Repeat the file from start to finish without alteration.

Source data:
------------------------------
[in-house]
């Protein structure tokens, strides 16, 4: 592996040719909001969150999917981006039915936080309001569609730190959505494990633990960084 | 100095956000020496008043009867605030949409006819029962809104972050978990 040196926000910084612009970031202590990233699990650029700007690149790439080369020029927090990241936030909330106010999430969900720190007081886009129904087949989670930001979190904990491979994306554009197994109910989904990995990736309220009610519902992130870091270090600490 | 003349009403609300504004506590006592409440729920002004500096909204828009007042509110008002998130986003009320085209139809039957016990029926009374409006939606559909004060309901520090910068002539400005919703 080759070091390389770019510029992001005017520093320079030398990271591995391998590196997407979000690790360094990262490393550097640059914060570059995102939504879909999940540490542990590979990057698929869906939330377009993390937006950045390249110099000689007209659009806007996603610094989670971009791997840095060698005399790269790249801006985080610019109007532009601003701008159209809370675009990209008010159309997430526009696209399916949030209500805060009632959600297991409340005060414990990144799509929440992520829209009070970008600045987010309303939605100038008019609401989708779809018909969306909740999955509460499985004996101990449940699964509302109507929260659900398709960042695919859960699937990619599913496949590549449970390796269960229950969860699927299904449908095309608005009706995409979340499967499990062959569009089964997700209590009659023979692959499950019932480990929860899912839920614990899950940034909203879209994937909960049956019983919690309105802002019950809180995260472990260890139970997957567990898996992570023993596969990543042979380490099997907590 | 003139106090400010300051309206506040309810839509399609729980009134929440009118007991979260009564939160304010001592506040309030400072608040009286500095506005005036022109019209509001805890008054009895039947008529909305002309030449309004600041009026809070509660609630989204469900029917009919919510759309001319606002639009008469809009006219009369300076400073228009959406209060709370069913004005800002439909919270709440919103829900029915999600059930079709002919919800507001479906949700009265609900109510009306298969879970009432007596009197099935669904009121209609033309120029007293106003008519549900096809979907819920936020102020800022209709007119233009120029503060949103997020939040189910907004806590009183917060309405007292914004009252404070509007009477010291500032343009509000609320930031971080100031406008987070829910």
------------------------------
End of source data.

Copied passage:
[in-house]
């Protein structure tokens, strides 16, 4: 592996040719909001969150999917981006039915936080309001569609730190959505494990633990960084 | 100095956000020496008043009867605030949409006819029962809104972050978990 040196926000910084612009970031202590990233699990650029700007690149790439080369020029927090990241936030909330106010999430969900720190007081886009129904087949989670930001979190904990491979994306554009197994109910989904990995990736309220009610519902992130870091270090600490 | 003349009403609300504004506590006592409440729920002004500096909204828009007042509110008002998130986003009320085209139809039957016990029926009374409006939606559909004060309901520090910068002539400005919703 080759070091390389770019510029992001005017520093320079030398990271591995391998590196997407979000690790360094990262490393550097640059914060570059995102939504879909999940540490542990590979990057698929869906939330377009993390937006950045390249110099000689007209659009806007996603610094989670971009791997840095060698005399790269790249801006985080610019109007532009601003701008159209809370675009990209008010159309997430526009696209399916949030209500805060009632959600297991409340005060414990990144799509929440992520829209009070970008600045987010309303939605100038008019609401989708779809018909969306909740999955509460499985004996101990449940699964509302109507929260659900398709960042695919859960699937990619599913496949590549449970390796269960229950969860699927299904449908095309608005009706995409979340499967499990062959569009089964997700209590009659023979692959499950019932480990929860899912839920614990899950940034909203879209994937909960049956019983919690309105802002019950809180995260472990260890139970997957567990898996992570023993596969990543042979380490099997907590 | 003139106090400010300051309206506040309810839509399609729980009134929440009118007991979260009564939160304010001592506040309030400072608040009286500095506005005036022109019209509001805890008054009895039947008529909305002309030449309004600041009026809070509660609630989204469900029917009919919510759309001319606002639009008469809009006219009369300076400073228009959406209060709370069913004005800002439909919270709440919103829900029915999600059930079709002919919800507001479906949700009265609900109510009306298969879970009432007596009197099935669904009121209609033309120029007293106003008519549900096809979907819920936020102020800022209709007119233009120029503060949103997020939040189910907004806590009183917060309405007292914004009252404070509007009477010291500032343009509000609320930031971080100031406008987070829910």